As Lower Mainland mayors attempt to craft a referendum question on increased funding for transit expansion (assuming they are trying to craft a question at all and not sidestepping the entire issue), SkyTrain riders have been treated to two major system-wide shutdowns in less than a week.
The images of people abandoning the trains mid-track and making the dangerous trek to the nearest station tend to stick. Not the kind of disaster-movie scene you want out there when you’re trying to convince the public that raising taxes or introducing new fees to help pay for new transit projects is a good idea.
It is true that in the nearly three decades since the Expo Line opened, the system has been remarkably reliable – 95 per cent reliable according to TransLink. Sure, there are glitches and delays due to ice and snow. There have been times when I’ve paid my fare and made my way down to a platform that became increasingly crowded, only to have it finally dawn on me that no trains were in sight.
But only twice in recent memory have I given up and gone searching for cab or a Car2Go. It was a hassle, but it was not the end of the world.
That a transit system ought to be reliable goes without saying, but reliability is not the only factor people look at when they decide to use transit.
I know that on most mornings, downtown-bound trains on the Expo Line will arrive at my station every two minutes or so.
I also know that I’m going to have to push my way onto the train and be prepared to get up-close and personal with my fellow riders, each with his or her own standard of personal hygiene. For me, the ride is mercifully short – just two stops.
Which brings me to another factor – affordability. For two adults sharing a ride, parking a car downtown costs less than riding the train. On weekends, a family trip downtown and back will cost $16 on transit – again, I can park for much less. On weekdays, riding the two stops from Commercial Drive to Stadium costs the same $2.75 as riding nine stops from Waterfront to Joyce Street. Riding two stops from Joyce Street to Metrotown costs $4 because I’ve crossed into another zone.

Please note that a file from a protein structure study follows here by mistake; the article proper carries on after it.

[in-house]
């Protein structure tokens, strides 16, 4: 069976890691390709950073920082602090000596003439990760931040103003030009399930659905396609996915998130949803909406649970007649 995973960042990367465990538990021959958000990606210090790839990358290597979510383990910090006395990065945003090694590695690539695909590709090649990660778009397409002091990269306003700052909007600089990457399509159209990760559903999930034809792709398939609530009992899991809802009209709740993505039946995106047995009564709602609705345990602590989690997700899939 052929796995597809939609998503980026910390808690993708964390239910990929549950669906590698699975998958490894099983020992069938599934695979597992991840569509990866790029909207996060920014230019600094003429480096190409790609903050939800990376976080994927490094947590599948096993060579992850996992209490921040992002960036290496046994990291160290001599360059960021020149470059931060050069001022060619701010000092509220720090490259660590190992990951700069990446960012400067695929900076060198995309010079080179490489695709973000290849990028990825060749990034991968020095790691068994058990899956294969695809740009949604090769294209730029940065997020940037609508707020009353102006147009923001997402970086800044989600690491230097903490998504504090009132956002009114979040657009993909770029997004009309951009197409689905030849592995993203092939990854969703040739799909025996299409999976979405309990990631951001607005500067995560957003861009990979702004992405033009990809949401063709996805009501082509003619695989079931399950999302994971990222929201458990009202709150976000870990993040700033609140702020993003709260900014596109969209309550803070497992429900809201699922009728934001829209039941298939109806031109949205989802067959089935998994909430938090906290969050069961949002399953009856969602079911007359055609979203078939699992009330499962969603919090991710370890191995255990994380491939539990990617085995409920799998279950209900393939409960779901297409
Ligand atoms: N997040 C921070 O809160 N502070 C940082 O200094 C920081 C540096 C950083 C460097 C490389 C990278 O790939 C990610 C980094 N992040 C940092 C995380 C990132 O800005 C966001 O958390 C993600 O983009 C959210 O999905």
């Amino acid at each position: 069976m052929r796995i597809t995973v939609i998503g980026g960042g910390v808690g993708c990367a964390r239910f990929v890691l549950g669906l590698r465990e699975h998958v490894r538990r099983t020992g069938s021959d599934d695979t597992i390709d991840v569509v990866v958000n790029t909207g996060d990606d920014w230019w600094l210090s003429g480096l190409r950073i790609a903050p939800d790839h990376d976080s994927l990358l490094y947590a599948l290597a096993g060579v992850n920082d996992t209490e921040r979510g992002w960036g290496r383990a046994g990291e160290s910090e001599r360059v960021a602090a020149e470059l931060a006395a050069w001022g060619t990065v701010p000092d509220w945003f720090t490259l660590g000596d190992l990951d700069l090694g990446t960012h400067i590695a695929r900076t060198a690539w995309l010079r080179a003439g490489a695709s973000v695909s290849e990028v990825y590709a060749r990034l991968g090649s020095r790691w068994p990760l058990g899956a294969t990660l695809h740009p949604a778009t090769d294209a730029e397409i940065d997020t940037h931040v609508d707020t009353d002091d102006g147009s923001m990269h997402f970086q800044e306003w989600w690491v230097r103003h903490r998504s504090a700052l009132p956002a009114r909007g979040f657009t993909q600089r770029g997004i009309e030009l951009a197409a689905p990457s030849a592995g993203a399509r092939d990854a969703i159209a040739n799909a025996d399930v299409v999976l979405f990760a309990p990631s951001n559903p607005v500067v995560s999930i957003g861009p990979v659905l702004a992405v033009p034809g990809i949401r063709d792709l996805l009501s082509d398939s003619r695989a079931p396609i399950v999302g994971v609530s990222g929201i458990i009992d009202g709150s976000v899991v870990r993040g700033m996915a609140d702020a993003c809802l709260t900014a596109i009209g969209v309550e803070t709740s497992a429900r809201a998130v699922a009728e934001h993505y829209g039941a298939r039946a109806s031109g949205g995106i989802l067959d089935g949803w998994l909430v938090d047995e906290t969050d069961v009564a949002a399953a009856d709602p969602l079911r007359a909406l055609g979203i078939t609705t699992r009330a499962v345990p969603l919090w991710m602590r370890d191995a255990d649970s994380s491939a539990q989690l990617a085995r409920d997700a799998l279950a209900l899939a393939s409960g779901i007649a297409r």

That doesn’t make sense.
Yes, TransLink says that when the Compass Card is finally introduced, the zone system may disappear as card readers are able to determine the length of a trip. But for now, the arbitrary zones remain.
The Compass Card is its own issue. The fare card is still in the experimental stage, although TransLink began installing fare gates three years ago. According to TransLink, “technical issues with the new Compass Card system are taking longer to resolve than anticipated and our contractor needs more time to fix them.”
Never mind that when the fare system does go online, the cost of operating and maintaining it will be about twice the amount of the fare evasion it is intended to stamp out. One of the other selling points when the fare gates were first introduced was that they would improve passenger safety. It is worth noting that since the introduction of a dedicated Transit Police Force in 2005, the force’s ranks have more than doubled to 170 officers and 65 civilians. So with fare gates or without, plenty of well-paid police officers are keeping riders safe.
The bottom line is that reliability is not the only thing that will determine whether the public thinks new transit is worth the money. People will also be looking at safety, comfort, affordability, convenience, cleanliness and speed.
All of that will determine the degree of confidence they have in the system and the organization that operates it.
Nobody wants to hand cash over to someone who doesn’t know what they’re doing.